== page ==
Beethoven was twenty-nine years old when his friend Ignaz Schuppanzigh successfully performed his opus 20, the Septet in E-flat major, at Himmelpfortgasse 1023 in December 1799. An eventful year came to an end for the young composer from Bonn, in which he was completed with the first cycle of his string quartets and was about to bring the first notes of his First Symphony to paper. The year 1799 was also a lonely milestone for his love life, as he met his "immortal beloved", presumably Countess Josephine Brunsvik, who however married a duke shortly afterwards, but remained his pupil. The original version of the Septet dedicated for clarinet, bassoon, horn, violin, viola, violoncello and double bass became Beethoven's most popular work during his lifetime, until 1830 even his most played piece ever, a fact which is said to have become quite annoying for old Beethoven. The appeal of the septet lies in its diversity, which ingeniously unites the characters of symphony, solo concerto and chamber music.
The Introduction, Theme & Variations by Joseph Küffner, who as a contemporary of Beethoven and son of a Franconian family of musicians learned to play the flute, clarinet, trombone and French horn autodidactically, is not as ingenious as Beethoven's Septet. At the time he composed his Introduction, Theme & Variations, he was entrusted by the then Prince-Bishop of Würzburg with reforming the city's military music. At the time when Beethoven's late works were being composed, Joseph Küffner was a member of the princely court orchestra of Grand Duke Ferdinand III of Tuscany and was active composing for string and wind ensembles. This was also the occasion he composed the Introduction, Theme & Variations for clarinet and strings initially assigned to Carl Maria von Weber.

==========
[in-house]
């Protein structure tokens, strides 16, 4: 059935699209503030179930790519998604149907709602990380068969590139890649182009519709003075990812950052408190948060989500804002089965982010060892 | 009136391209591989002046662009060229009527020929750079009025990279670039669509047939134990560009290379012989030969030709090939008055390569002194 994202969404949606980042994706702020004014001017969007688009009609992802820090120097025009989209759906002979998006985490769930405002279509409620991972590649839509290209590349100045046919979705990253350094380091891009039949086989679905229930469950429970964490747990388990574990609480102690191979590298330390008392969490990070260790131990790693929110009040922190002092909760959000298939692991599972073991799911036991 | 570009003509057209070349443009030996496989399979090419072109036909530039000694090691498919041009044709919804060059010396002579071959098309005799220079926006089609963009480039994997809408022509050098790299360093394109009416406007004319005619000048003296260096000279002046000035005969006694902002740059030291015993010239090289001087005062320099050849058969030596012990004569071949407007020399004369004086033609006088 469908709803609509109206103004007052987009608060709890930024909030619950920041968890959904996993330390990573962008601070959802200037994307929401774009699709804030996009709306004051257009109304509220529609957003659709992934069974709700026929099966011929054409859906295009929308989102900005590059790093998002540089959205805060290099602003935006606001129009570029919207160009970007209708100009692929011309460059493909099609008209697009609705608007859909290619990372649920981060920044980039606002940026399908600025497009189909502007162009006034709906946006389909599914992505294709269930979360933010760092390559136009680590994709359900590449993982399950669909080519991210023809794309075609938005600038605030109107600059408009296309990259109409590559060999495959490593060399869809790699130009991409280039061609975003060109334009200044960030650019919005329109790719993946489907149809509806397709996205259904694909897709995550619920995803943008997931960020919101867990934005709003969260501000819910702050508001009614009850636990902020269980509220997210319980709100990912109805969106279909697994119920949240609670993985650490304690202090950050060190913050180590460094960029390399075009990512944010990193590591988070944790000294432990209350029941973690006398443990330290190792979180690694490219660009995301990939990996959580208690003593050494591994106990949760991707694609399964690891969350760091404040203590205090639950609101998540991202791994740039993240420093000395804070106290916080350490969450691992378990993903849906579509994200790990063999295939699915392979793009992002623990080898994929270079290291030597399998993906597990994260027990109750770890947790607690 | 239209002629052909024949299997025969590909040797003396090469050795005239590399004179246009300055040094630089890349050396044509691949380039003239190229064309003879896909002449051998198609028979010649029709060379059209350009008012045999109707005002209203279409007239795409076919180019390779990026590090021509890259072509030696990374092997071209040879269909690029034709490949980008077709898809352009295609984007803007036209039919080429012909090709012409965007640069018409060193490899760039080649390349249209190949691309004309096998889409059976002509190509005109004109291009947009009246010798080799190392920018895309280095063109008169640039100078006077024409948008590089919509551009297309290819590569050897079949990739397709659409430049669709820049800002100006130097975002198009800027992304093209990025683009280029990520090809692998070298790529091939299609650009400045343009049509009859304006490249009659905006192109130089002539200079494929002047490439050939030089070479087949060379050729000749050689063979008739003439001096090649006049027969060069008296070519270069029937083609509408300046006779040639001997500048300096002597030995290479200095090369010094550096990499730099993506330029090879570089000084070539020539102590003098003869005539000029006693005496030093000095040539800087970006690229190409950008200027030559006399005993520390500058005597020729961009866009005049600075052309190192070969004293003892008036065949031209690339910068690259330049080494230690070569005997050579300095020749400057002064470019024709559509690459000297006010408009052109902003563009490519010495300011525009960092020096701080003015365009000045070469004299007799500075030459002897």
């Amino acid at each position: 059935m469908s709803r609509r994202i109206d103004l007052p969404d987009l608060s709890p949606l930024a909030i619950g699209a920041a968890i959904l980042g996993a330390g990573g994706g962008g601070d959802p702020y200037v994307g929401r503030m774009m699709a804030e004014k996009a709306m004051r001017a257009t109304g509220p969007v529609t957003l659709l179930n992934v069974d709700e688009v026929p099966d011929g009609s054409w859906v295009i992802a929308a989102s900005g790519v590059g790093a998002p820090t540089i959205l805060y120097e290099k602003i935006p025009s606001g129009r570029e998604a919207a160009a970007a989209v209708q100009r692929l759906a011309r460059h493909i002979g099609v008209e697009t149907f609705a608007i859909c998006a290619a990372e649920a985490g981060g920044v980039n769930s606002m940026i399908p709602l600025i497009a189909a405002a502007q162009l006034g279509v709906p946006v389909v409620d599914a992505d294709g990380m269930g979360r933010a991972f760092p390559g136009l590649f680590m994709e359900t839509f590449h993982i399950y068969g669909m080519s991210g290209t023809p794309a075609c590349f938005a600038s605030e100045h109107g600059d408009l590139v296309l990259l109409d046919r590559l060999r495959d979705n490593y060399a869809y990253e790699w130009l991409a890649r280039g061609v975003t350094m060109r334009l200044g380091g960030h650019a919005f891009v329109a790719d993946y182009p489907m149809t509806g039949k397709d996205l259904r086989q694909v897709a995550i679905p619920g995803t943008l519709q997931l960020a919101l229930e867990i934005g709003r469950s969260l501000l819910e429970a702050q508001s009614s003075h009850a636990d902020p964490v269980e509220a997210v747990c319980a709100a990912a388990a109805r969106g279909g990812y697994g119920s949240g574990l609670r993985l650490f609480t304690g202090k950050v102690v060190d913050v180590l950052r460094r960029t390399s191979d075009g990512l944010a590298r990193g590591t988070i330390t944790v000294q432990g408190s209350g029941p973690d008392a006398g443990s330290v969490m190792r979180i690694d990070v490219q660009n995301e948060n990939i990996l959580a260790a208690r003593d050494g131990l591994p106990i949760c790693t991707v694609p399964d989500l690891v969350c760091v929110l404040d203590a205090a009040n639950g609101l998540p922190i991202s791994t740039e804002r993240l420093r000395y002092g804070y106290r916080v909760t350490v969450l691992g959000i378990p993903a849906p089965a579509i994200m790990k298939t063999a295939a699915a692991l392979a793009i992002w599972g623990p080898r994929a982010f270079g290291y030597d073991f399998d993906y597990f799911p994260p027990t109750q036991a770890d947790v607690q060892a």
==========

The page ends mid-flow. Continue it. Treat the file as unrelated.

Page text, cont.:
The present album, dedicated primarily to the clarinet, is rounded off with two showpieces by Johann Strauss, the Frühlingsstimmenwalzer and the musical joke Perpetuum Mobile. The arrangement of the two Strauss earwigs for clarinet and string orchestra as well as for some further wind instruments in "joke" is the work of the British clarinetist Emma Johnson, who above all in her arrangement for the "joke" proves enormous musical humour and unlimited joy of playing, which also sets the tone in Beethoven and Küffner and perfectly complements the brilliant, bravura clarinet playing with its noble melodiousness. Emma Johnson is considered a musician already known to every child in Great Britain, even though here we are dealing with the genre "classical" and not "pop". Their albums are bestsellers and announce their locally achieved fame worldwide. Her present album again announces her high instrumental qualities and her musical overview. She can be heard here with her ensemble Emma Johnson & Friends, whose live concert from last year in Southampton forms the basis for the album. Among the "Friends" are the Carducci Quartet together with Chris West double bass on the string side, and on the wind side Peter Francombe, horn and Philip Gibbon, bassoon, all excellent experts on their instrument.
Beethoven, who was personally present at the premiere of his Septet, would undoubtedly have enjoyed the performance of Emma Johnson & Friends. Had he foreseen that his Septet, which was so successful during his lifetime, would still be highly esteemed by the audience almost 220 years later, the fact that it had been his most famous piece during his lifetime would not have gone against the grain.
Emma Johnson, clarinet
Philip Gibbon, bassoon
Peter Francomb, horn
Matthew Denton, violin
Eoin Schmidt-Martin, viola
Emma Denton, cello
Chris West, double bass